Reducing accidents often boils down to reducing accident causing conditions and accident causing acts. However, safety experts would agree that employers should not miss the forest for the trees. Telling supervisors to watch for spills and employees to work safely is futile if everyone thinks management’s not serious about safety. The point is that workplace safety always starts with and depends on top management’s genuine commitment to safety.
Historically for instance DuPont’s accident rate has been much lower than that of the chemical industry as a whole. This good safety record is partly due to an organizational commitment to safety which is evident in the following descriptions:
One of the best examples in setting the highest possible priority for safety takes place at a DuPont Plant in Germany. Each morning at the DuPont Polyester and Nylon plant the director and his assistants meet at 8:45 a.m for reviewing the past 24 hours. The first matter they discuss is not production but safety. Only after they have examined reports of accidents and near misses and satisfied themselves that corrective action has been taken do they move onto look at output, quality and cost matters.
What the top management can do?
In brief, evidencing top management’s commitment requires several things. Top management should be personally involved in safety matters high priority in meetings and production scheduling give the company safety officer high rank and status and include safety training in new workers training. Ideally, safety is an integral part of the system woven into each management competency and a part of everyone’s day to day responsibilities. In addition top management (usually working through human resource management) should:
1) Institutionalize management’s commitment with a safety policy, and publicize it.
2) Analyze the number of accidents safety incidents and then set specific achievable safety goals. Georgia Pacific reduced workers’ compensation costs with policy that forces mangers to halve accidents or forfeit 30 % of their bonuses.
Committing to safety is not just a case of legal compliance or humanitarianism. Safety programs also pay for themselves. One safety program at a Missouri ABB plant resulted in total OSHA cases reduced 80% in one year; OSHA lost time rate reduced 86% in one year; and $560,000 contributed to profit. One study of two organizations concluded that their safety activities paid of themselves by a ratio of 10 to 1, just in direct savings of worker’s compensation expenses over four years.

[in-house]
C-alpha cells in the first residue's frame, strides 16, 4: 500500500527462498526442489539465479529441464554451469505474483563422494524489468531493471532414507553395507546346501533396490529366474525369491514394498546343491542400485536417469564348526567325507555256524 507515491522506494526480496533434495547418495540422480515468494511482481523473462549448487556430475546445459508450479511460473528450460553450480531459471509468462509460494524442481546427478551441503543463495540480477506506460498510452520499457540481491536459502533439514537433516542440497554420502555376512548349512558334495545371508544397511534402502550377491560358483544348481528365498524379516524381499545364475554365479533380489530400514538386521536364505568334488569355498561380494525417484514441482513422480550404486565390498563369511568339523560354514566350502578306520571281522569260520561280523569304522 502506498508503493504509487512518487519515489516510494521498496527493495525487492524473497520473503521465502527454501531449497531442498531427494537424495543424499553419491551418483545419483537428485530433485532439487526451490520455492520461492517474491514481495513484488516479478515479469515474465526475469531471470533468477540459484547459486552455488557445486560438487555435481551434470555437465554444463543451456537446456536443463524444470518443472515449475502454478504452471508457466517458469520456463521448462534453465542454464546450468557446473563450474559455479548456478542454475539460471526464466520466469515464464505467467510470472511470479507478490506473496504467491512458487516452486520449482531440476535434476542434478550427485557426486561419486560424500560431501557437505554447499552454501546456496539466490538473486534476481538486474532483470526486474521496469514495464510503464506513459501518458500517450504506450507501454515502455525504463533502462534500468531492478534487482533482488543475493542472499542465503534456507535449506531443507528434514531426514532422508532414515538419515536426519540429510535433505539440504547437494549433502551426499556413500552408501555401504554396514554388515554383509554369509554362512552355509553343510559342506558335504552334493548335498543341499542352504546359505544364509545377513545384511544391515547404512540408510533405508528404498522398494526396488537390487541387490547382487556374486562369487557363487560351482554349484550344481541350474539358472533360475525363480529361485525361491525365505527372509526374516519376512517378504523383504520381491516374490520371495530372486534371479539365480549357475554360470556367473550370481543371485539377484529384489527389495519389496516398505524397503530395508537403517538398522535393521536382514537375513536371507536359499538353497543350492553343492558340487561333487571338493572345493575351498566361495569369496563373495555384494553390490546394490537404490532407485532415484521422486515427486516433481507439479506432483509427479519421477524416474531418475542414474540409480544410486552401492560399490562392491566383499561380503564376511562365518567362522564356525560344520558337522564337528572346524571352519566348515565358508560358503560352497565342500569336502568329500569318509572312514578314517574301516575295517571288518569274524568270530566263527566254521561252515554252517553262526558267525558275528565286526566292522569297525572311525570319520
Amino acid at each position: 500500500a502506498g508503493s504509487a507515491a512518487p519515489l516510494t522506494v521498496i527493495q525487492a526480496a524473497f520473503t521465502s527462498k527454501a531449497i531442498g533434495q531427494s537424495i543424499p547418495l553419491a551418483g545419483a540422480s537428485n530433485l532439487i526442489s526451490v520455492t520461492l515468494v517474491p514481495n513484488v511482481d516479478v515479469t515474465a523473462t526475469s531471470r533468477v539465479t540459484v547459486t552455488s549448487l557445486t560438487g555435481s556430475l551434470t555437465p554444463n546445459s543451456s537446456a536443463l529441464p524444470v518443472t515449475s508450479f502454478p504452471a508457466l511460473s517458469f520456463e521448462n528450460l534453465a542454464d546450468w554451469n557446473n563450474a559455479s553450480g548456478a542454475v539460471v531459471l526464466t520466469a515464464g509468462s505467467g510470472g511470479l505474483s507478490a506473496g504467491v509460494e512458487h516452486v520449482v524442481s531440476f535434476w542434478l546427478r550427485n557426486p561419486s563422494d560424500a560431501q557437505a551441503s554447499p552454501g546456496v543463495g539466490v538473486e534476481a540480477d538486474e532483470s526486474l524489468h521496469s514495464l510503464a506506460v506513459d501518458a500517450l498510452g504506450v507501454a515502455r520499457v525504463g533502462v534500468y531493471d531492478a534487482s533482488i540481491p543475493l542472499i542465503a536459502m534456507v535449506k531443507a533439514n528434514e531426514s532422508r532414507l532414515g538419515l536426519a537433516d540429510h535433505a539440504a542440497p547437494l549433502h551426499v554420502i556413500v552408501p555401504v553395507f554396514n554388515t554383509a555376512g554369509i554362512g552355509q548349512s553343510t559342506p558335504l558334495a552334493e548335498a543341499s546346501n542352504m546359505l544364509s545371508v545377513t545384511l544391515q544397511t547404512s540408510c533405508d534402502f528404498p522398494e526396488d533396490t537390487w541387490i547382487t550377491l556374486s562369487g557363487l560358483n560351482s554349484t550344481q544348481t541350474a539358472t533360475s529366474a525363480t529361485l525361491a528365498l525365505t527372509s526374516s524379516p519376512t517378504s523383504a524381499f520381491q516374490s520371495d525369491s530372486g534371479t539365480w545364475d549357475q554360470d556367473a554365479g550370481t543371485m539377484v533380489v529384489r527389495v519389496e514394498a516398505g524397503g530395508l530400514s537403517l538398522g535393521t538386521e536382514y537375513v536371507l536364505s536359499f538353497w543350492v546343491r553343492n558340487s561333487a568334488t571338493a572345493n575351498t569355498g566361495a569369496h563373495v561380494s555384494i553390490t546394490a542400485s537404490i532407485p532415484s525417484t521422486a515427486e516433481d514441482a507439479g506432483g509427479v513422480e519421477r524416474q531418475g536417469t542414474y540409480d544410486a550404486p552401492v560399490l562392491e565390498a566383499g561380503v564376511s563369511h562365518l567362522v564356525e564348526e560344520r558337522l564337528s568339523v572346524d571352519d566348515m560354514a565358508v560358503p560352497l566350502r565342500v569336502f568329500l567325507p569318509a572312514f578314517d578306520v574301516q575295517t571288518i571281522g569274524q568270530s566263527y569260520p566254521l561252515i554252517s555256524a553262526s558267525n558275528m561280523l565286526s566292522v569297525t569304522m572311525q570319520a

Supervisor’s role in accident prevention:
After inspecting a work site in which workers were installing sewer pipes in a four foot trench an OSHA inspector cited an employer or violating the OSHA rule requiring employers to have a stairway ladder ramp or other safe means of egress in trench excavations that are four or more feet in depth at the event the trench caved in, workers needed a quick way out.
As in most such cases the employer and its top management had the primary responsibility for the safety breakdown, but the local supervisor was responsible for the day to day inspection. The OSHA rule for which the company was cited requires that, a competent person make daily inspection of trenches like this to make sure that its walls aren’t shifting and its ladders are functioning properly. Here, the supervisor did not properly do his daily inspection. The trench collapsed and several employees were severely injured.
The moral is that whether one is manager of an IT department or managing an excavation or dry cleaning store, safety inspections should always be part of the supervisor’s daily duty. For example, a daily walk through of your workplace – whether you are working in out door construction, indoor manufacturing or any place that poses safety challenges – is an essential part of your work.
Exactly what to look for depends on the workplace for example construction sites and dry cleaning stores have hazards all kinds of their own. However, in general you can use a checklist of unsafe conditions and spot the problems.